While these two divisions remain underfunded and understaffed, Congress has disproportionately increased the budget for immigration enforcement – the budget for enforcement agencies, such as Customs and Border Protection (CBP) and the Immigration and Customs Enforcement (ICE), has more than quadrupled, increasing from $4.5 billion in 2002 to $20.1 billion in 2016, whereas funding for the immigration court increased by a mere 74%. This has also contributed to the backlog – the US now has a greater capacity for apprehending and prosecuting immigrants, but this creates cases and without a proportionately increased budget for the systems handling these cases, the number of pending cases has skyrocketed.

At present, the number of people seeking asylum is at an all-time high. The chronic underfunding of USCIS and the immigration courts has caused the backlog to grow since 2008. Many refugees are fleeing from violence in Guatemala, Honduras, and El Salvador, and the volume of unaccompanied children and families has increased dramatically recently. This has exacerbated the backlog, as these refugees’ cases are given priority over other asylum seekers. While these cases are, in large part, meritorious (that is, approximately 90% of Central American asylum seekers who are lucky enough to be represented by an attorney are eventually granted asylum), the priority given to them has resulted in tens of thousands of cases being rescheduled for as late as November, 2019.

The impact these backlogs cause on the refugees can be highly detrimental. While potential asylees wait to be approved, their family members remain separated and in danger. Their families often are in hiding and face persecution, sometimes as a direct result of their loved one petitioning for asylum in the US. Furthermore, the long wait can harm the refugee’s mental health. The constant fear of not knowing what will happen, whether they will receive asylum, and their concerns about their family members’ safety, impedes many asylum seekers from being able to fully recover from their past trauma. Oftentimes, they struggle with worsened symptoms or develop new symptoms such as heightened stress and depression. In addition, many seekers have difficulties supporting themselves since they are not authorized to work for many months after first filing their asylum claims. They are also often unable to pursue an education since it is expensive – most forms of financial aid are not available to asylum seekers.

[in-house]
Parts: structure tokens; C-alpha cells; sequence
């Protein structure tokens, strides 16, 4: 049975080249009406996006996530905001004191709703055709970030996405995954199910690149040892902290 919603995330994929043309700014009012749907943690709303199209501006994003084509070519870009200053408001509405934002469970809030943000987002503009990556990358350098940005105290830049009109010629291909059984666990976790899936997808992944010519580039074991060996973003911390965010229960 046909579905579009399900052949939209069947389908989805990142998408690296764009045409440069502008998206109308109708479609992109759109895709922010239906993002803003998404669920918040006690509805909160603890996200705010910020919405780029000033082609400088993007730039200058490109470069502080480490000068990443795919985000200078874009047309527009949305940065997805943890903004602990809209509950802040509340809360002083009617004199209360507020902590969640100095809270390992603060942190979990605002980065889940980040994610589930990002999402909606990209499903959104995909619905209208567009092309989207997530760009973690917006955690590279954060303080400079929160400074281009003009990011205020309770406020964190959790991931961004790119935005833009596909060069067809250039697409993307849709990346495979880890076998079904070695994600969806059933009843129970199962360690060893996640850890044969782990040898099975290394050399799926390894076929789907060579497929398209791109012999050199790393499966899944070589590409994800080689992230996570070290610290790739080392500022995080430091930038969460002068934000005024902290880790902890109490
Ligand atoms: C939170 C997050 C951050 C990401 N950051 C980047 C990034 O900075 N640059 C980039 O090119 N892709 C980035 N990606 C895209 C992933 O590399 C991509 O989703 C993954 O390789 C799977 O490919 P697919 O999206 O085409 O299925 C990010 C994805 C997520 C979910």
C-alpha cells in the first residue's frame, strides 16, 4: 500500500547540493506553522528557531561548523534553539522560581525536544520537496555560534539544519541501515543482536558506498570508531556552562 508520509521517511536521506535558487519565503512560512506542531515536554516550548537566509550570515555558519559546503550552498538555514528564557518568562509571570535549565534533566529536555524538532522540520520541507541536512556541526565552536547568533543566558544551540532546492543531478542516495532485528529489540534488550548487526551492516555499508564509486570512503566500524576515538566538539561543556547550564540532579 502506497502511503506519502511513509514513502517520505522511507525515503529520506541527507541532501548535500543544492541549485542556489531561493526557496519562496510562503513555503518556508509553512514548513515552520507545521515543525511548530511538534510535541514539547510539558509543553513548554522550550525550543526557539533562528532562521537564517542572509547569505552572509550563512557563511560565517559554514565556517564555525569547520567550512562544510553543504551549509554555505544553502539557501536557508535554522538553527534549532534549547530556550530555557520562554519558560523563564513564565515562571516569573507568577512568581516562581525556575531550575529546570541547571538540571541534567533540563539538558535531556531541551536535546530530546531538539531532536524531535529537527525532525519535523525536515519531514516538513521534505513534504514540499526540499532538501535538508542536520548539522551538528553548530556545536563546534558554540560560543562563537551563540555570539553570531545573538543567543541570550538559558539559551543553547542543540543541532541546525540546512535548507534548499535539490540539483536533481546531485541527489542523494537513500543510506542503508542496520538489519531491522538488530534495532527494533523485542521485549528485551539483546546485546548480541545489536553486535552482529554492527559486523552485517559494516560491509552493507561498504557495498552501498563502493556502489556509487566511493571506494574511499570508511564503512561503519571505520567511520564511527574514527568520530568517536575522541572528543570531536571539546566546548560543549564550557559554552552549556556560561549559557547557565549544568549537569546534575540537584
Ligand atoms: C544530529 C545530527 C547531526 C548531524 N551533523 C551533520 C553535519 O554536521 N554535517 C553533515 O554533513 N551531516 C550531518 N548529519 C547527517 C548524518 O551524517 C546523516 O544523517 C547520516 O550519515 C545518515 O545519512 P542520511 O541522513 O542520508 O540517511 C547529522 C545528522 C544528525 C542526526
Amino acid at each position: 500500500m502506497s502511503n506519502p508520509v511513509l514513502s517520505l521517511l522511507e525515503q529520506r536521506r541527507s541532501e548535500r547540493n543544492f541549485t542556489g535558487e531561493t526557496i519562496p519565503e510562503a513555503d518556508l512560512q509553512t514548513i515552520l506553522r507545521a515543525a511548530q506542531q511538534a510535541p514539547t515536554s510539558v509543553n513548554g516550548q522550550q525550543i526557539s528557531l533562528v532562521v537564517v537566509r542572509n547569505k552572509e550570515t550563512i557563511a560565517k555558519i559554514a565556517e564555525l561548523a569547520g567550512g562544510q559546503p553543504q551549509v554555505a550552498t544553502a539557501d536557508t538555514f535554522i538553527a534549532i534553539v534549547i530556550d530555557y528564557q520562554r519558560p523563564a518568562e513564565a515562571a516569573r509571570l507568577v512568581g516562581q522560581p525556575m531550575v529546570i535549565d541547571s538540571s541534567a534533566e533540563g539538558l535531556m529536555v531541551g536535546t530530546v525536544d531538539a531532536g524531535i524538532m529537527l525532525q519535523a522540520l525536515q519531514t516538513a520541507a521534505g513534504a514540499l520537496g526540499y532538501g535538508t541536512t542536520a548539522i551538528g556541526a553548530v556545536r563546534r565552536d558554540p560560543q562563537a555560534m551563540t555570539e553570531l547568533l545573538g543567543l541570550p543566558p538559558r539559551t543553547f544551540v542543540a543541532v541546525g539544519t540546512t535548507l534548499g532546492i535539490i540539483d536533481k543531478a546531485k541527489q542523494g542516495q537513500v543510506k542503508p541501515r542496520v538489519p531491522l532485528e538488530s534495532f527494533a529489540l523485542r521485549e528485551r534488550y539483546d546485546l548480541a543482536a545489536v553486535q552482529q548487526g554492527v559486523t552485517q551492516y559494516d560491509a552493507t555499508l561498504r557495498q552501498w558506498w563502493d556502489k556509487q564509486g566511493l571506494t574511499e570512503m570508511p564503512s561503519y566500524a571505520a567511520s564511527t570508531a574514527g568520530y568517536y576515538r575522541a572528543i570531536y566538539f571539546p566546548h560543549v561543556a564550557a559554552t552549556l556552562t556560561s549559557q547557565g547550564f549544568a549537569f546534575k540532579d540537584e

The long wait additionally has a negative impact on pro-bono legal representation. Almost 75% of pro-bono coordinators have said that the delays in the immigration courts play a significant role in their ability to take on a pro-bono case. However, access to legal representation is a substantial factor for the petitioning refugee, and can make the difference between deportation or relief.

Human Rights First proposed a few steps that could be taken in order to adjudicate these cases in a timely and fair manner, the main one being to increase funding for the Asylum Division at USCIS and the immigration courts.

In summary, if nothing changes from our current situation, the number of asylum cases will continue to exponentially increase and place stress on our resources. USCIS and the immigration courts will continue to be overly burdened and asylum seekers will have to wait for even longer periods to get their cases settled, which will harm their relationships and mental health. As Human Rights First explains, we are in a state of crisis, and this poor and unfair treatment of refugees needs to be rectified quickly.

All information in this post was obtained and summarized from the report published by Human Rights First. If you are interested in learning more about the backlogs in the USCIS Asylum Division and the immigration courts, please follow the link below to access the full report:
http://www.humanrightsfirst.org/sites/default/files/HRF-In-The-Balance.pdf